The Department of Health in the UK has launched a nationwide communication skills training programme based on models similar to the one described here, through the new NHS University in collaboration with Cancer Research UK and Marie Curie Cancer Care. We hope that this short report demonstrating the enduring nature of effective communication skills programmes will help others worldwide trying to secure funding for better training for all healthcare professionals working within oncology.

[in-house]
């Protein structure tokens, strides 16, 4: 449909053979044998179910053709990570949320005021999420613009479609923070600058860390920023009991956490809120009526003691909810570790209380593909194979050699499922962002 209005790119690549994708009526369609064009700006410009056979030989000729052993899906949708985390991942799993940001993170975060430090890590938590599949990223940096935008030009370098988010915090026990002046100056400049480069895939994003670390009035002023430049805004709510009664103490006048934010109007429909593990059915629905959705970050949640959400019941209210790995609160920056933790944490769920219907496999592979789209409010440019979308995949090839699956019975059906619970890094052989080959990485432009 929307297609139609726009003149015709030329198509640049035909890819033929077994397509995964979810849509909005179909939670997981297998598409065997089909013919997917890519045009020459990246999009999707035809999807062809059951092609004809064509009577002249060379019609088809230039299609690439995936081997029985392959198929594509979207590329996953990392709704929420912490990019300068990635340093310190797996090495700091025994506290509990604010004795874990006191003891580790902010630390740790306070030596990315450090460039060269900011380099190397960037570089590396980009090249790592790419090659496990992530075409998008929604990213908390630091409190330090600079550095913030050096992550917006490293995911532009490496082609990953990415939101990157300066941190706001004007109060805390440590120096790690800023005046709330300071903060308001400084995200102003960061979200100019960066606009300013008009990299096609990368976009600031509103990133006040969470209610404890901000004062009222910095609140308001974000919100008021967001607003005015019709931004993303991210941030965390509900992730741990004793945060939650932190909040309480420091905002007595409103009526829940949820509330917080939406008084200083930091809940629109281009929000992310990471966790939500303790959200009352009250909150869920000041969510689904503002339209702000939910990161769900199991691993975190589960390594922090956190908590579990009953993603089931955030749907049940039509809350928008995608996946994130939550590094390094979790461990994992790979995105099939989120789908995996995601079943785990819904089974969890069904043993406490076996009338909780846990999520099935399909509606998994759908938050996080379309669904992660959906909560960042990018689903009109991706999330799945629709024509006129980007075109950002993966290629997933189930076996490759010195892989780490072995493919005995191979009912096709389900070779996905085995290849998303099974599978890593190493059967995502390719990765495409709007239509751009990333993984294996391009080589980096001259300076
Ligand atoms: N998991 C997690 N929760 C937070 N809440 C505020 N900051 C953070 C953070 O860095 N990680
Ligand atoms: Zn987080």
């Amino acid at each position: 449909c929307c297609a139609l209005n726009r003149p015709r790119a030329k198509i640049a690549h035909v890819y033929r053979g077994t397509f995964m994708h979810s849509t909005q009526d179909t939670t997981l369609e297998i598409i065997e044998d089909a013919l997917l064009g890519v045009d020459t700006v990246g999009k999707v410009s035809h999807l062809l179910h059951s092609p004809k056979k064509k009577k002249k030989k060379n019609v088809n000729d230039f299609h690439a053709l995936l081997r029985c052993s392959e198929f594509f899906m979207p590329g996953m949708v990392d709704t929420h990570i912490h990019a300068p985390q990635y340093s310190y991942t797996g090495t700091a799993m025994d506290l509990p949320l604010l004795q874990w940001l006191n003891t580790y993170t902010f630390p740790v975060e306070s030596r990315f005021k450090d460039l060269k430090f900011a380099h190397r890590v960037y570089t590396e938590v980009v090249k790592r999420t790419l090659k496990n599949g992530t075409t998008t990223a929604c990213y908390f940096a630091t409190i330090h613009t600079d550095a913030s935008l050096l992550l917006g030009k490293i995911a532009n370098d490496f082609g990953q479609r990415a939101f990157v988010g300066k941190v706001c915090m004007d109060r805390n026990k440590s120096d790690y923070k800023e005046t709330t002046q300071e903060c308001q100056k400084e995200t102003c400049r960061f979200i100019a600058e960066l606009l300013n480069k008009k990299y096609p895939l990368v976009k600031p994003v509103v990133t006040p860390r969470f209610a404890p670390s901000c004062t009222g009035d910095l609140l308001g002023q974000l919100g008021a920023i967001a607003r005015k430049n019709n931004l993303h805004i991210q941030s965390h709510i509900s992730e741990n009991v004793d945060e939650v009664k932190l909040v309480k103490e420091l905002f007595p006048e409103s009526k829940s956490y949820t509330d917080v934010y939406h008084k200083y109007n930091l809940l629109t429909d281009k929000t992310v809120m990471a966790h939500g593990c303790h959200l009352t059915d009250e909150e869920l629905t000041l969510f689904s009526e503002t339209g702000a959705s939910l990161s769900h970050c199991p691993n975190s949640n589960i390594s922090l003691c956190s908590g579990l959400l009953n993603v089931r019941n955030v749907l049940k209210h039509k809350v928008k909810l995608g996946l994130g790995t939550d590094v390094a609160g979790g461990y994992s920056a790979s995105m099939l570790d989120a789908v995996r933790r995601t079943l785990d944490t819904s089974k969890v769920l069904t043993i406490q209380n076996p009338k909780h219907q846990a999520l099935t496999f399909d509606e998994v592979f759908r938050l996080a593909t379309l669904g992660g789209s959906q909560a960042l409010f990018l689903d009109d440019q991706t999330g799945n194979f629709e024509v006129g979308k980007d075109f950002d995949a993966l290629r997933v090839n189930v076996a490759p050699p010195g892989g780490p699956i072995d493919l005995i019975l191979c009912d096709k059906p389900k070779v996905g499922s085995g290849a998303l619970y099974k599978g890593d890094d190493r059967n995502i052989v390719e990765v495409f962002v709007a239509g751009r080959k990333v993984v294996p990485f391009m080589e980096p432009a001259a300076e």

Lesley Fallowfield conceived the original study, wrote the protocol, obtained funding and facilitated the training courses. Valerie Jenkins contributed to data collection, coordinated day-to-day management of the project, participated in the preparation of data analysis and coauthored the first drafts of the manuscript. Vern Farewell contributed to the study design, writing of the protocol and statistical analysis plan and with Ivonne Solis-Trapala analysed the 12-month follow-up results. All authors contributed to the writing of the final manuscript. Lesley Fallowfield is the guarantor for the report. None of the authors have any conflicts of interest.